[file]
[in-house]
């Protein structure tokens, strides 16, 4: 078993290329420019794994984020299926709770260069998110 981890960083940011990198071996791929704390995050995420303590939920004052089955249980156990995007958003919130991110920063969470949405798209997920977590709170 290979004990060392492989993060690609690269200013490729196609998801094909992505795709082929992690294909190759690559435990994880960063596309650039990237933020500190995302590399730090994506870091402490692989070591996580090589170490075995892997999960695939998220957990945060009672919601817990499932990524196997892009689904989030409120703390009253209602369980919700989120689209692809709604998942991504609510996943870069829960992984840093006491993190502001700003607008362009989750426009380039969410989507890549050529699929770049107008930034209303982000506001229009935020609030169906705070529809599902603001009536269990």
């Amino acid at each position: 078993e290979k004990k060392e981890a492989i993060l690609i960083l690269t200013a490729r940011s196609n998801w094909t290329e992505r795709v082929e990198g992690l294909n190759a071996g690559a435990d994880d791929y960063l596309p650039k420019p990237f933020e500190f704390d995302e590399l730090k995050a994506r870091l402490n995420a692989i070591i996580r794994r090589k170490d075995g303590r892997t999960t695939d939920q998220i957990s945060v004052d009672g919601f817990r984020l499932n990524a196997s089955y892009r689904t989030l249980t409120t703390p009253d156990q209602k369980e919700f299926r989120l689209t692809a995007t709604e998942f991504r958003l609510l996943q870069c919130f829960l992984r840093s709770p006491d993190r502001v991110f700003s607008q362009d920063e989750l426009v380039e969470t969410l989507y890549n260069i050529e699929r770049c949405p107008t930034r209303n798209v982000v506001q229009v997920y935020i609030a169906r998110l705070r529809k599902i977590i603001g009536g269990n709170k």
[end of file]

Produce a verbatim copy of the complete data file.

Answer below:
[in-house]
């Protein structure tokens, strides 16, 4: 078993290329420019794994984020299926709770260069998110 981890960083940011990198071996791929704390995050995420303590939920004052089955249980156990995007958003919130991110920063969470949405798209997920977590709170 290979004990060392492989993060690609690269200013490729196609998801094909992505795709082929992690294909190759690559435990994880960063596309650039990237933020500190995302590399730090994506870091402490692989070591996580090589170490075995892997999960695939998220957990945060009672919601817990499932990524196997892009689904989030409120703390009253209602369980919700989120689209692809709604998942991504609510996943870069829960992984840093006491993190502001700003607008362009989750426009380039969410989507890549050529699929770049107008930034209303982000506001229009935020609030169906705070529809599902603001009536269990």
């Amino acid at each position: 078993e290979k004990k060392e981890a492989i993060l690609i960083l690269t200013a490729r940011s196609n998801w094909t290329e992505r795709v082929e990198g992690l294909n190759a071996g690559a435990d994880d791929y960063l596309p650039k420019p990237f933020e500190f704390d995302e590399l730090k995050a994506r870091l402490n995420a692989i070591i996580r794994r090589k170490d075995g303590r892997t999960t695939d939920q998220i957990s945060v004052d009672g919601f817990r984020l499932n990524a196997s089955y892009r689904t989030l249980t409120t703390p009253d156990q209602k369980e919700f299926r989120l689209t692809a995007t709604e998942f991504r958003l609510l996943q870069c919130f829960l992984r840093s709770p006491d993190r502001v991110f700003s607008q362009d920063e989750l426009v380039e969470t969410l989507y890549n260069i050529e699929r770049c949405p107008t930034r209303n798209v982000v506001q229009v997920y935020i609030a169906r998110l705070r529809k599902i977590i603001g009536g269990n709170k």